The collection of straws which broke me piled on without me noticing. It was easy to explain why I was struggling. I’d got pregnant again so had less time to give my second son. He was spoken to in Spanish and English so his language development was probably slow due to learning words in two ways, I reasoned.  I over analysed and beat myself up that the warning signs in my beautiful child were signs not of his developmental slowness but of my own hideous pessimism. My sick desire to have a child with something wrong so I could blame someone else for my tiredness, my grief, my inability to cope. And of all of these things it was my inability to cope with him that struck me most deeply.

He did change. It was gradual. The hardest thing was that he didn’t sleep much at night. He crawled over our heads and bounced on us every night until desperate we put him in a cot. He was our only child to sleep/be in a cot at 15 months. We are attachment parents so this was not an easy decision. It did work for a time though. He slept better. Or rather we slept better. Which enabled our resilience.

His developmental delay only became ‘in my face’ obvious to me once his younger brother started speaking (I had better give them both names so this is readable. Our second son is Bear and our youngest is Max, You’ll meet our eldest son later). My husband had said, at very specific moments of not being able to get Bear’s attention, “If that boy wasn’t so intelligent I’d say he is autistic”.

So, Max started using pronouns at the usual time of 18+ months old. Bear still said about himself, “He wants his cheese”. Pretty cute to us all at the time until Max spoke. Using pronouns. Even though he was also bilingual Max spoke in full sentences. Bear did not. Max responded to his name. Bear did not. This difference between them aged 18 months and 3 and a half respectively was now blatant and unavoidably needing attention. The crunch moment, despite all these straws piling on top, came when I asked Bear if he knew the names of his teachers at Play School. I remember the moment vividly. I had no resilience and this was the final straw that broke me.

I was pushing the double buggy and we had just crossed the road and had entered our favourite tree lined pathway to school. I asked the question. Bear didn’t answer. But after a second came Max’s voice saying “Mrs Johns and Mrs Fields”. This still brings tears to my eyes. The younger child that didn’t even go to Play School knew the names of his brothers teachers but his older brother didn’t answer. I now know many reason why Bear might not have answered because I now know so much about his developmental delay Autism. He may have thought it an obvious question. Mama knows the name of my teachers so I don’t need to tell her too. Or he may have had no interest in the question. Or worse case scenario, the tear jerk scenario, is Bear at 3 and a half had no interest in other humans. He, very likely remembering him at that age, really wasn’t capable of knowing who his teachers were at Play School.

It took me a very long time to build my inner core of resilience to be able to help myself and help my sons. I did it out of necessity. I couldn’t break down and cry at any of the worst moments as the autism became more and more life changing to our family. If I did let my guard down and cry Bear usually did something that would make my immediate life doubly worse. Like run a burning hot bath. He was in it not able to recognise himself the temperature. I had to change to manage.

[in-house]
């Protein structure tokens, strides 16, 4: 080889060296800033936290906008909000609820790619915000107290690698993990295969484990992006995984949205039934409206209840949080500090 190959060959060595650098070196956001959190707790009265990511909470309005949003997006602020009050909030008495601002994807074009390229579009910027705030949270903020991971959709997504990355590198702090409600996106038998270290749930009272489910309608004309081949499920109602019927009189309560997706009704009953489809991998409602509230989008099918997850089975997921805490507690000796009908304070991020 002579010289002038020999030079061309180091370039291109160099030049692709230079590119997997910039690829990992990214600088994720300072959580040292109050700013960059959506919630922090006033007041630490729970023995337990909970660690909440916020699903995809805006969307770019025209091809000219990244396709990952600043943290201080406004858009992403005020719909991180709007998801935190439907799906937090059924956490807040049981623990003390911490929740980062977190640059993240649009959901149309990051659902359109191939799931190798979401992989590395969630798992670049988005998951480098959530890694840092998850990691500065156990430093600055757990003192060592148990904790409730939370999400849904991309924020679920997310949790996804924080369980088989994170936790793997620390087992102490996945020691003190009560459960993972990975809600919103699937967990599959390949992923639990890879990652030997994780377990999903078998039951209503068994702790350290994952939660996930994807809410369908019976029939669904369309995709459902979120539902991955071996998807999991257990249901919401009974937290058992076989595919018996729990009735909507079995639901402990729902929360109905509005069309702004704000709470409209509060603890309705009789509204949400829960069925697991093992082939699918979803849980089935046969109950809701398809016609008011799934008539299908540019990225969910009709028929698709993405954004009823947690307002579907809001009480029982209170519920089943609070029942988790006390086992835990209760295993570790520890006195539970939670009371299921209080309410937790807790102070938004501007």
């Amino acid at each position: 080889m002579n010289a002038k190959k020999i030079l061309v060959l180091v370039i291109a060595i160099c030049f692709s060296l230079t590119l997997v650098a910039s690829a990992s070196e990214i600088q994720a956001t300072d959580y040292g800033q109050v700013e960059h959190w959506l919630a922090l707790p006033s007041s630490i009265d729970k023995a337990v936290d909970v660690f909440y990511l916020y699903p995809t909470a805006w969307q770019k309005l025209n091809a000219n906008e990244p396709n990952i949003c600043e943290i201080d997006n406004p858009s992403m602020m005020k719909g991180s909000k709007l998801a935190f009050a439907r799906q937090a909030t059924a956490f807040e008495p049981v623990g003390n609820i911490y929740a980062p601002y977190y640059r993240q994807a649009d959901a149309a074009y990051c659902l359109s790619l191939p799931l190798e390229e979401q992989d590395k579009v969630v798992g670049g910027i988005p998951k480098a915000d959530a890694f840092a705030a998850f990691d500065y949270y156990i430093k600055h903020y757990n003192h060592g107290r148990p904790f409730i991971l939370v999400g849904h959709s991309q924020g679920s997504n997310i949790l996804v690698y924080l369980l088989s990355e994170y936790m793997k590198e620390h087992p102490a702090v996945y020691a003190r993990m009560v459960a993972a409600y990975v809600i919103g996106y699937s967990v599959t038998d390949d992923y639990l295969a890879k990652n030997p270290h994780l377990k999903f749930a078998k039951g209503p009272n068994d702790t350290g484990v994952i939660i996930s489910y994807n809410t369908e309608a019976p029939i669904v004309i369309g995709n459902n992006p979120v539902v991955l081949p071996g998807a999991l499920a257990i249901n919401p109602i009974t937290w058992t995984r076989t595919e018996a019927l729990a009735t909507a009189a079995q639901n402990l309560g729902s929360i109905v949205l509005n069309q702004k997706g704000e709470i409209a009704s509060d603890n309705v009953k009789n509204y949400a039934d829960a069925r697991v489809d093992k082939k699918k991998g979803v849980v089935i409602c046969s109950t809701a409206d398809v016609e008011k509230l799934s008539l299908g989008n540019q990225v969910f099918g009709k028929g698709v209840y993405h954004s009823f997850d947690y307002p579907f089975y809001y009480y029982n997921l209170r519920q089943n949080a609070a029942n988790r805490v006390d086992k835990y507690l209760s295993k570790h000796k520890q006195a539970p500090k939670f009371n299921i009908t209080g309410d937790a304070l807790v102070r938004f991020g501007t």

I will speak more in later essays about how I built my resilience to the point where I am now able and capable to manage daily. My 3 boys are also quite resilient to life. It is a journey however and I am fully aware now of the challenges lying ahead. I am taking count and preparing myself. Which enables me to be able to pass on these words of wisdom to you should you need support in your own dark night of the soul to build your own resilience.

Words of Wisdom 1) Do less. Do only the minimum to manage and get through the day.

Words of Wisdom 2) Ask for help. Please tell the people around you that you are finding life difficult. If like me you find this hard write it down. If you are struggling to think of who you could talk to then please go to the professionals. Be prepared to ask loudly. The further from your circle of friends and family the person is, ie. a GP or Health Visitor, the louder and more explicitly you need to say you need support. Or you may find you need to be loudly asking for help from family and friends too.

Words of Wisdom 3) Be kind to yourself. Recognise this is a hard time and you are doing your best. Be kind to others around you too. We need each other, we need family and friends support and kindness is the first way to build resilient relationships.

Words of Wisdom 4) Recognise the good things you have managed to do each day. Daily reminding yourself of your own capabilities builds your inner core of resilience. This is an essential tool, please be kind to yourself and use it and over use it. There is everything to gain by showing yourself that you have done many good things today. Small things are great. Today I got up, got dressed and made my children breakfast and I even got them to school, dressed. Simple recognition of achievement every day helps build strong resilient cores.

Words of Wisdom 5) Be grateful for every tiny aspect of good in your life. Start you day before you open your eyes with gratitude. Sounds cliched but it works. Today I am thankful for the food in my fridge, my 3 healthy, beautiful children, the roof over my head… Even I am grateful I can read this and I am grateful I have woken up to another day.

I would love to hear your own journey to resilience and your thoughts on what prevents you from feeling resilient in your own life. Please comment below.